Different implementations of business components in this case may include "wrappers" of existing enterprise functionality 4 , new implementation using general purpose programming languages, business rules based component and orchestration based components.

Based on this decomposition approach above, the following usage of business process/rules are typically present in SOA implementations:

  • Business processes implementing business services orchestration
  • Business rules implementing business components, which are part of service implementations
  • Business components, responsible for orchestration of other components within a given services.

Finally, not reflected in this decomposition is the case of using business rules for implementation of decisions in business process execution.

What is the appropriate technology?

Based on the above comparison of business processes/ business rules engines capabilities and SOA decomposition the following recommendations can be made for technology choice:

Service Orchestration

Service orchestration typically deals with long-running and asynchronous invocation of external activities/services. Today's business rules engines do not support these capabilities. Business process language/engine, designed specifically to define and execute long-running coordinations with asynchronous invocations is the most appropriate paradigm for the service orchestration.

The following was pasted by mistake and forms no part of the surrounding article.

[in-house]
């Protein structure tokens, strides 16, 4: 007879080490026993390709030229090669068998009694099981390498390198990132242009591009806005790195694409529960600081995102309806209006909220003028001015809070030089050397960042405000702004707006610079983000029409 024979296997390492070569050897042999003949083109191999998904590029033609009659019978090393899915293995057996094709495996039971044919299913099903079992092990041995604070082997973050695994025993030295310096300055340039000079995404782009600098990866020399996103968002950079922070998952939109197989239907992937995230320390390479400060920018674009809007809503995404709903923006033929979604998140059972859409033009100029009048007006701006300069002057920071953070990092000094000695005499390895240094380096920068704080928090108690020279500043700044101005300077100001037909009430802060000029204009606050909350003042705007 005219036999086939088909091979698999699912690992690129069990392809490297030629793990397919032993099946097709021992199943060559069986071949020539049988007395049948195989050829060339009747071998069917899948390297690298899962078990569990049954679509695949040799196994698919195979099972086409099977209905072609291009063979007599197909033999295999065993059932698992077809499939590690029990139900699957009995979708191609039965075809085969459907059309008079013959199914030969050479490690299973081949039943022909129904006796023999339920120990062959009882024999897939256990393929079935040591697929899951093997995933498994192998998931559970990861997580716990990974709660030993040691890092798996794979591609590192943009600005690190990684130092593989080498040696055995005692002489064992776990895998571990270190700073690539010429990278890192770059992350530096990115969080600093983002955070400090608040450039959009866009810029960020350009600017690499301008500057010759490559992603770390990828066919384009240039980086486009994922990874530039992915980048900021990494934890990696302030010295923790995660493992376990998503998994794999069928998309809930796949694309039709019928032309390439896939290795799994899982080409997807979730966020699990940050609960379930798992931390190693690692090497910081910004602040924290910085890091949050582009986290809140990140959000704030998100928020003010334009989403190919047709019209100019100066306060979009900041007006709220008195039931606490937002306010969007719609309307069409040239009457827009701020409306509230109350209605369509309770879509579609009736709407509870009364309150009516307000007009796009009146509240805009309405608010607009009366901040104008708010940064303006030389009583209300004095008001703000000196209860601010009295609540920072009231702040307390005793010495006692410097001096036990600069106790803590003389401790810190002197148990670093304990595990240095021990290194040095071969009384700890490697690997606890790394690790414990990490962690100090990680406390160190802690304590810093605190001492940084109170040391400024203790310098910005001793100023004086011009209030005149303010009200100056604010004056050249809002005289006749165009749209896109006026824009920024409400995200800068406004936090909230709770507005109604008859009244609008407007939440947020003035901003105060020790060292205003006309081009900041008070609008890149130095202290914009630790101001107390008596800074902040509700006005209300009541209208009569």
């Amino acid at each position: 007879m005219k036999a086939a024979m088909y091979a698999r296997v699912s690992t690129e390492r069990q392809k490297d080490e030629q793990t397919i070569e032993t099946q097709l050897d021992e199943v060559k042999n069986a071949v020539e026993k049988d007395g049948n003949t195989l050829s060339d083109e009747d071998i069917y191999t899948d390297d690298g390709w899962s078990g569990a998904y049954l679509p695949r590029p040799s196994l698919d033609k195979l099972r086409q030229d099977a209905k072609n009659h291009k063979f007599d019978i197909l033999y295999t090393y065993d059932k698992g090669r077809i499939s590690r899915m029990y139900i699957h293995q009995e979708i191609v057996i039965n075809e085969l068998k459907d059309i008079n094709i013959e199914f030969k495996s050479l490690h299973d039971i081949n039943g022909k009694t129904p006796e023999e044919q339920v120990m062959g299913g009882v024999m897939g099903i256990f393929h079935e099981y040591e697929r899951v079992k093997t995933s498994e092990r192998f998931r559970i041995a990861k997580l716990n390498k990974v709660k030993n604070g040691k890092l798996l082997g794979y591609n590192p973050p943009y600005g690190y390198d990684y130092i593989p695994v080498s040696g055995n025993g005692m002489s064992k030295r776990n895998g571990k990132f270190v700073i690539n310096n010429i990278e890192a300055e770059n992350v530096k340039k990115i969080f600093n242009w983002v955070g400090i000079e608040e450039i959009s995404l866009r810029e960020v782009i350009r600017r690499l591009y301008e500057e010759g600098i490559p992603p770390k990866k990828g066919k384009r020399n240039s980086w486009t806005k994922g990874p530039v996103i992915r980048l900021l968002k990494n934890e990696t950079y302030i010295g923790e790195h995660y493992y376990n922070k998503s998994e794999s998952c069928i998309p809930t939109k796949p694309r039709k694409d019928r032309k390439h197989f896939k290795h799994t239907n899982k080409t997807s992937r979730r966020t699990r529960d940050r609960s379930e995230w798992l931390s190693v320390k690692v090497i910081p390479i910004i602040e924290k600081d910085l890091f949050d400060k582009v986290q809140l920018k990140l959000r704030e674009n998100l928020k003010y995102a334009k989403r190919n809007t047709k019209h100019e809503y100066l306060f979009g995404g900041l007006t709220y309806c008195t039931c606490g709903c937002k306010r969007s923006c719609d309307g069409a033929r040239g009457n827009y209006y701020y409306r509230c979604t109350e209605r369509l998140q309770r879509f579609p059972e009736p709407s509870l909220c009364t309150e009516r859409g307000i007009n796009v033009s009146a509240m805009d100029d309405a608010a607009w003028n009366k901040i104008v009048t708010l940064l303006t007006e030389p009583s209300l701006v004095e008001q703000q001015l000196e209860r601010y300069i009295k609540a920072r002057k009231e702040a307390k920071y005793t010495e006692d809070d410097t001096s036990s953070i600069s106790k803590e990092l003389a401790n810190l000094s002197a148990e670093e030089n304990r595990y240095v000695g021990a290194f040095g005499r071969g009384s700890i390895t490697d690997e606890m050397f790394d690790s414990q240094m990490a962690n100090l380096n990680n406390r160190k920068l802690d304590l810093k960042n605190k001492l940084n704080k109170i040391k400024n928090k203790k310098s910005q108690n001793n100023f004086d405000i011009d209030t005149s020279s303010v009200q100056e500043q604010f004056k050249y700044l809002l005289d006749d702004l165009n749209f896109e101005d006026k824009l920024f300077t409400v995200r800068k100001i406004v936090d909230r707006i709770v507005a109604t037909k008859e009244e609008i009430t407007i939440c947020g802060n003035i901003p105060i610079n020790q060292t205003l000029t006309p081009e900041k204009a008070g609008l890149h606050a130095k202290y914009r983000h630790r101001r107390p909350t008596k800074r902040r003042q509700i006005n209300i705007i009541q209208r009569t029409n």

Business components implementation

When it comes to implementation of business components a case of short - lived transactional implementations with only synchronous interactions - the line between business rules/business processes becomes blurry. Often the same problem can be defined and consequently solved with either technology.

Let's consider the example of claim handling charge calculation 5.The claim can be either subject to the flat handling charge, or loss conversion factor (LCF). In the first case the flat charge can apply to either claim as a whole or each suffix of the claim separately. The combination of these different options creates three distinct claim handling charge calculation rules. This rules set can be represented either as a set of rules (Figure 2) or as a process (Figure 3).